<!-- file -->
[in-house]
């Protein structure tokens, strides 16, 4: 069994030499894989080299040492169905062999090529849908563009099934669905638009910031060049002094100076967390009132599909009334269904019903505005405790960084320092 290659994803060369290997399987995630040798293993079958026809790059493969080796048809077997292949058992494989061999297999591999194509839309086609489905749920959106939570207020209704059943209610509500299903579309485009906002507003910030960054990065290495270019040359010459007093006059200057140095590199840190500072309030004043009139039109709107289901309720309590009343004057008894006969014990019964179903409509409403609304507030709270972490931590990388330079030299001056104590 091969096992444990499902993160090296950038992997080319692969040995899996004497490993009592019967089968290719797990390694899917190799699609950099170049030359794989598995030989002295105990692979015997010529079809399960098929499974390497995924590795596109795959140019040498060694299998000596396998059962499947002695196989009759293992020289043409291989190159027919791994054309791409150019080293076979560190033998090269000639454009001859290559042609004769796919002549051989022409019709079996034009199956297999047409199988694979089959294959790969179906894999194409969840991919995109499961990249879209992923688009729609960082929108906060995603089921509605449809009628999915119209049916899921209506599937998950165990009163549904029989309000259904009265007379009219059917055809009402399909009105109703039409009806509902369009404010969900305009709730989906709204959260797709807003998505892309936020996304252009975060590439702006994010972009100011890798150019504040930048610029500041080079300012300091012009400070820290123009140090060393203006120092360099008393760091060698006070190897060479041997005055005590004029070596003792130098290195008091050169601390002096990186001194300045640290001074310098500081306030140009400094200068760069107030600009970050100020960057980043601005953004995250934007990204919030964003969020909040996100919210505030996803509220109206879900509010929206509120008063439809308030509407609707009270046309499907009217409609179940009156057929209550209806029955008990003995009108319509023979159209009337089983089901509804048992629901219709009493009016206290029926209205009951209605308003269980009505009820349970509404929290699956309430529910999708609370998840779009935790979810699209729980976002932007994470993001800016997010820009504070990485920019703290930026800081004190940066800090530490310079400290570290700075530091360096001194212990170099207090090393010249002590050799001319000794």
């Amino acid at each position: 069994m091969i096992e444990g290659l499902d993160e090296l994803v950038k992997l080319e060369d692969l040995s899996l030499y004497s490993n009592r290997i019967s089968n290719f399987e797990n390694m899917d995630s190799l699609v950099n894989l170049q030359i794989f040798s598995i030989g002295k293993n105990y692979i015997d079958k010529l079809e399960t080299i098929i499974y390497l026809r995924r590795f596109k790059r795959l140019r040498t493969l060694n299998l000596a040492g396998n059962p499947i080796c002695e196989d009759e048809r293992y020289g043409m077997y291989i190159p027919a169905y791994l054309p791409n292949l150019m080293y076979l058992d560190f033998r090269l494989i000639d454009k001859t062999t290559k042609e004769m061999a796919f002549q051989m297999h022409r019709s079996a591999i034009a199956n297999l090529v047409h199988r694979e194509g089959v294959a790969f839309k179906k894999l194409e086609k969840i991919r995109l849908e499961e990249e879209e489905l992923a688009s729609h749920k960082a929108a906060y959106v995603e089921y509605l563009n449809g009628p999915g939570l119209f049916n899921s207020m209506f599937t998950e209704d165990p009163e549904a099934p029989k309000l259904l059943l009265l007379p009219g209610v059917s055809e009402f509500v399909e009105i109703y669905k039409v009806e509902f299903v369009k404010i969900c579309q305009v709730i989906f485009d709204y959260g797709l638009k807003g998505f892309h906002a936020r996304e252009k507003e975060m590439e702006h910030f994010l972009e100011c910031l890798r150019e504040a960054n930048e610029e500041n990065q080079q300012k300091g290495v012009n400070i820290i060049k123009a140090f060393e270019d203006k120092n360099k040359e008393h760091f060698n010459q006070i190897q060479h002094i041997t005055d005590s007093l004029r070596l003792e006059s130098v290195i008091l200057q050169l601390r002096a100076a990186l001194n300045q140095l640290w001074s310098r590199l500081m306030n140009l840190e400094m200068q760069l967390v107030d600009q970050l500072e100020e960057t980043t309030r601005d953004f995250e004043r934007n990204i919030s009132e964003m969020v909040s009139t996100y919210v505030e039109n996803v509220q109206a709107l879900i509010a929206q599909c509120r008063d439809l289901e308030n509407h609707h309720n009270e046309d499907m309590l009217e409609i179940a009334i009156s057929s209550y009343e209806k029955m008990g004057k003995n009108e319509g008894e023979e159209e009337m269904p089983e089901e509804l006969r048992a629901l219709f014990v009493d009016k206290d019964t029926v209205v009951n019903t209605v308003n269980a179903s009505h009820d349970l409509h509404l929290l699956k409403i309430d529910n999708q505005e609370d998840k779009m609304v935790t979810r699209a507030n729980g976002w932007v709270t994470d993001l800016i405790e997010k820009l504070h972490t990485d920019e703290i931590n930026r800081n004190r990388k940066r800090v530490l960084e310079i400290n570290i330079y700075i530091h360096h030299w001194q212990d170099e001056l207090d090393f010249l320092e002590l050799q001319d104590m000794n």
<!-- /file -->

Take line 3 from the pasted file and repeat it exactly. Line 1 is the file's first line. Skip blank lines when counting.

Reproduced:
């Amino acid at each position: 069994m091969i096992e444990g290659l499902d993160e090296l994803v950038k992997l080319e060369d692969l040995s899996l030499y004497s490993n009592r290997i019967s089968n290719f399987e797990n390694m899917d995630s190799l699609v950099n894989l170049q030359i794989f040798s598995i030989g002295k293993n105990y692979i015997d079958k010529l079809e399960t080299i098929i499974y390497l026809r995924r590795f596109k790059r795959l140019r040498t493969l060694n299998l000596a040492g396998n059962p499947i080796c002695e196989d009759e048809r293992y020289g043409m077997y291989i190159p027919a169905y791994l054309p791409n292949l150019m080293y076979l058992d560190f033998r090269l494989i000639d454009k001859t062999t290559k042609e004769m061999a796919f002549q051989m297999h022409r019709s079996a591999i034009a199956n297999l090529v047409h199988r694979e194509g089959v294959a790969f839309k179906k894999l194409e086609k969840i991919r995109l849908e499961e990249e879209e489905l992923a688009s729609h749920k960082a929108a906060y959106v995603e089921y509605l563009n449809g009628p999915g939570l119209f049916n899921s207020m209506f599937t998950e209704d165990p009163e549904a099934p029989k309000l259904l059943l009265l007379p009219g209610v059917s055809e009402f509500v399909e009105i109703y669905k039409v009806e509902f299903v369009k404010i969900c579309q305009v709730i989906f485009d709204y959260g797709l638009k807003g998505f892309h906002a936020r996304e252009k507003e975060m590439e702006h910030f994010l972009e100011c910031l890798r150019e504040a960054n930048e610029e500041n990065q080079q300012k300091g290495v012009n400070i820290i060049k123009a140090f060393e270019d203006k120092n360099k040359e008393h760091f060698n010459q006070i190897q060479h002094i041997t005055d005590s007093l004029r070596l003792e006059s130098v290195i008091l200057q050169l601390r002096a100076a990186l001194n300045q140095l640290w001074s310098r590199l500081m306030n140009l840190e400094m200068q760069l967390v107030d600009q970050l500072e100020e960057t980043t309030r601005d953004f995250e004043r934007n990204i919030s009132e964003m969020v909040s009139t996100y919210v505030e039109n996803v509220q109206a709107l879900i509010a929206q599909c509120r008063d439809l289901e308030n509407h609707h309720n009270e046309d499907m309590l009217e409609i179940a009334i009156s057929s209550y009343e209806k029955m008990g004057k003995n009108e319509g008894e023979e159209e009337m269904p089983e089901e509804l006969r048992a629901l219709f014990v009493d009016k206290d019964t029926v209205v009951n019903t209605v308003n269980a179903s009505h009820d349970l409509h509404l929290l699956k409403i309430d529910n999708q505005e609370d998840k779009m609304v935790t979810r699209a507030n729980g976002w932007v709270t994470d993001l800016i405790e997010k820009l504070h972490t990485d920019e703290i931590n930026r800081n004190r990388k940066r800090v530490l960084e310079i400290n570290i330079y700075i530091h360096h030299w001194q212990d170099e001056l207090d090393f010249l320092e002590l050799q001319d104590m000794n």